A queer renovation of “rape” requires beginning not with actors, but with acts, which brings into view the central role of the state as a perpetrator of sexual violence. Radical feminists moved the “paradigmatic scene” of rape from the stranger in the alley to the acquaintance in the bedroom: rape was a problem not of exceptional perversion, but of ordinary heterosexuality. The works surveyed in this essay center the scene of state detention, showing how regimes of policing in a racial capitalist state always frame and prototype sexual violence. The author pursues this argument in three passes: history (the discourse around Michel Foucault’s treatment of the Charles Jouy case), aesthetics (the conflation of state and domestic violence in the installations of Palestinian artist Mona Hatoum), and activism (the convergence of abolitionist and antirape movements in the 1970s writings of Angela Davis and the memoirs of the Scottsboro Boys).
Policing (as) the Paradigmatic Scene of Rape
michael dango is an assistant professor of English and media studies and affiliated faculty in critical identity studies at Beloit College. He is the author of Crisis Style: The Aesthetics of Repair (Stanford University Press, 2021), which theorizes how stylistic developments in contemporary fiction, sculpture, film, and design respond to a sense of pervasive crisis. The present article comes from his second book manuscript, “What Does Rape Look Like? Sexual Violence and Aesthetic Education,” which argues that an aesthetic discourse better understands sexual violence than the legal and public health discourses that have dominated its discussion most recently. Other writings have appeared or are forthcoming in New Literary History, Modern Fiction Studies, Post45, Social Text, Novel, and Signs, as well as para-academic forums such as Public Books, the New Inquiry, the Los Angeles Review of Books, and Artforum.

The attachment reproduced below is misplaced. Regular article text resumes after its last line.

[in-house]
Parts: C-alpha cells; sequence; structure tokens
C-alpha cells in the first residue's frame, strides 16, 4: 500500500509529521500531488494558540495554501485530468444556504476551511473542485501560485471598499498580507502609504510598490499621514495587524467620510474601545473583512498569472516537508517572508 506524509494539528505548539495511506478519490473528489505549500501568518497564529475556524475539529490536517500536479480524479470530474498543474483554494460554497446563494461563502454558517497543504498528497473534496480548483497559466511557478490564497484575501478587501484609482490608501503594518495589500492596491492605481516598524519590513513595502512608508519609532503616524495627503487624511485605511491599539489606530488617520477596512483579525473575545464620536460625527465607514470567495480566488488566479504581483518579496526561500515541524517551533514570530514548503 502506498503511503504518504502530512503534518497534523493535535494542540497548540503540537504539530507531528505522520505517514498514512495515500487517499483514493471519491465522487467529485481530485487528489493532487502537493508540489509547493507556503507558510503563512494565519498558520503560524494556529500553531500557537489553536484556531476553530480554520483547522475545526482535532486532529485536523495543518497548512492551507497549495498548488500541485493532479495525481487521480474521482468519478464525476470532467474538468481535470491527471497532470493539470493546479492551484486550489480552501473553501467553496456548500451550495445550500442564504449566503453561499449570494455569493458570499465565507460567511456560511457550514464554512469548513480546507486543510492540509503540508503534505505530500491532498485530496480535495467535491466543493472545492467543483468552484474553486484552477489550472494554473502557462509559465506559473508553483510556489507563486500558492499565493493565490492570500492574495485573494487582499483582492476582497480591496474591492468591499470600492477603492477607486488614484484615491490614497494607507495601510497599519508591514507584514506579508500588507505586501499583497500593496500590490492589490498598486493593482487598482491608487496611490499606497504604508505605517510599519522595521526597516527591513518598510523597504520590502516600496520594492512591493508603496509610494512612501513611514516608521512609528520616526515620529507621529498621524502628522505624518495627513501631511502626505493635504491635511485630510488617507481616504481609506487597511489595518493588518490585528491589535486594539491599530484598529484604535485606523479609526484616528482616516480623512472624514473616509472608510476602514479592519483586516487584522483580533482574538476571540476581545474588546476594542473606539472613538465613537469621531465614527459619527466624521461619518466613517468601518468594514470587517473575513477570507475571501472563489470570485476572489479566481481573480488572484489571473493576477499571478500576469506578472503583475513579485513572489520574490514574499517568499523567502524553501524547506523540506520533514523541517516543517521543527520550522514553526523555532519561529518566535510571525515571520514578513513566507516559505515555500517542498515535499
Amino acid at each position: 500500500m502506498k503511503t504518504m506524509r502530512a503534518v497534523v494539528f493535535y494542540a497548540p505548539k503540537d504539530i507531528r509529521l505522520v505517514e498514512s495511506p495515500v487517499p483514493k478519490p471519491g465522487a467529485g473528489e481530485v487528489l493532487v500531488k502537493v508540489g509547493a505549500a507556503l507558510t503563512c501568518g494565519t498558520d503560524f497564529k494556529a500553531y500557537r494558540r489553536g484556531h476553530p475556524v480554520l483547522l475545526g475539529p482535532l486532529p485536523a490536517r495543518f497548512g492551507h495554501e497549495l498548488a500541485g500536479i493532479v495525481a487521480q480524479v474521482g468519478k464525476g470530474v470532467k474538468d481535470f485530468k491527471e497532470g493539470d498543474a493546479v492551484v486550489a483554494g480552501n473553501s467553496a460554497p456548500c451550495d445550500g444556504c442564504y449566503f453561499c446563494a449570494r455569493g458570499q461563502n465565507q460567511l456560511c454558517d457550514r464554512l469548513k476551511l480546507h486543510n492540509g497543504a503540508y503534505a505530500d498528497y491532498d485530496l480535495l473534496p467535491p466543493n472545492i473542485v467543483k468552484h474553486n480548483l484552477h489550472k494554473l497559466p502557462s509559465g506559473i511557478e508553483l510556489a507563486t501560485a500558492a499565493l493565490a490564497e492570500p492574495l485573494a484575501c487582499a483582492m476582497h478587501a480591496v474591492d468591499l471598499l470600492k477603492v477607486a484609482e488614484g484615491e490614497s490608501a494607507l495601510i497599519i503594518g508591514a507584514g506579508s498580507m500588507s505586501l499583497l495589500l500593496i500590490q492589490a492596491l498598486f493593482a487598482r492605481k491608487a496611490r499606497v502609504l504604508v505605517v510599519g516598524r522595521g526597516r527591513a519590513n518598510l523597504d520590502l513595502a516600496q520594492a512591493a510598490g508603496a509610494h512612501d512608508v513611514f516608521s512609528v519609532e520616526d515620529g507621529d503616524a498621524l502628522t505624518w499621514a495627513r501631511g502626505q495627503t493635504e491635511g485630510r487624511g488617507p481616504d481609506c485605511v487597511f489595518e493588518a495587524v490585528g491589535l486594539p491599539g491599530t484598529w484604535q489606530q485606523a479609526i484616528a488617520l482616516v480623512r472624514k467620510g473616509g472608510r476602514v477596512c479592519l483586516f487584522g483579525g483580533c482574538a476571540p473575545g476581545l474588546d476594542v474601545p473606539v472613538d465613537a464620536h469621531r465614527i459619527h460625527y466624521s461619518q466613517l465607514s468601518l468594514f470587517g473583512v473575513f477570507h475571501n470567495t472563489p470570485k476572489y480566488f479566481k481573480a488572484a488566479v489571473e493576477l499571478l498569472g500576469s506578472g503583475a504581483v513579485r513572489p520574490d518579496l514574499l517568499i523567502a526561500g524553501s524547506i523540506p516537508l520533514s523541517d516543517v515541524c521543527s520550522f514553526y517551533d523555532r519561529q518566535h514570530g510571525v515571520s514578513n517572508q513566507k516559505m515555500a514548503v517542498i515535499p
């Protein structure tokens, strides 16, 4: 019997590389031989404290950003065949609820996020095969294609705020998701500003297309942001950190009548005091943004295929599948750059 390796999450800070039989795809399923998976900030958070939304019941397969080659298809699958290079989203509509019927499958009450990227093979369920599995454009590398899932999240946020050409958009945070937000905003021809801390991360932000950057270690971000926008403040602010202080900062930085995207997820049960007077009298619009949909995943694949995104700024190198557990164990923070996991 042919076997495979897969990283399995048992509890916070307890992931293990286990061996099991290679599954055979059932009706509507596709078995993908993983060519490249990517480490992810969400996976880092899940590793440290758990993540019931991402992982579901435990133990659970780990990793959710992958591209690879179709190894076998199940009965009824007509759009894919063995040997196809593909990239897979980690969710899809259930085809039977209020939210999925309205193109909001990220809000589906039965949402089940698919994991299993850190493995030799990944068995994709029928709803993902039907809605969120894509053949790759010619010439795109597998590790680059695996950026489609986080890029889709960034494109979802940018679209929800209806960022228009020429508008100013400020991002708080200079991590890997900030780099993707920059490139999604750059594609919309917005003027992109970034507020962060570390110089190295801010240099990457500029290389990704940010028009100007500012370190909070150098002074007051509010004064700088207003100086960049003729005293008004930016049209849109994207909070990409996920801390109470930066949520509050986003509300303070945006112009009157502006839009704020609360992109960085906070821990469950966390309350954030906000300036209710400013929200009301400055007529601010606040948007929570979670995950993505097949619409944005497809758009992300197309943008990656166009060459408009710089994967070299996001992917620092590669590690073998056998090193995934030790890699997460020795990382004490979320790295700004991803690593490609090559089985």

Michael Dango; Policing (as) the Paradigmatic Scene of Rape. differences 1 December 2021; 32 (3): 25–52. doi: https://doi.org/10.1215/10407391-9479688
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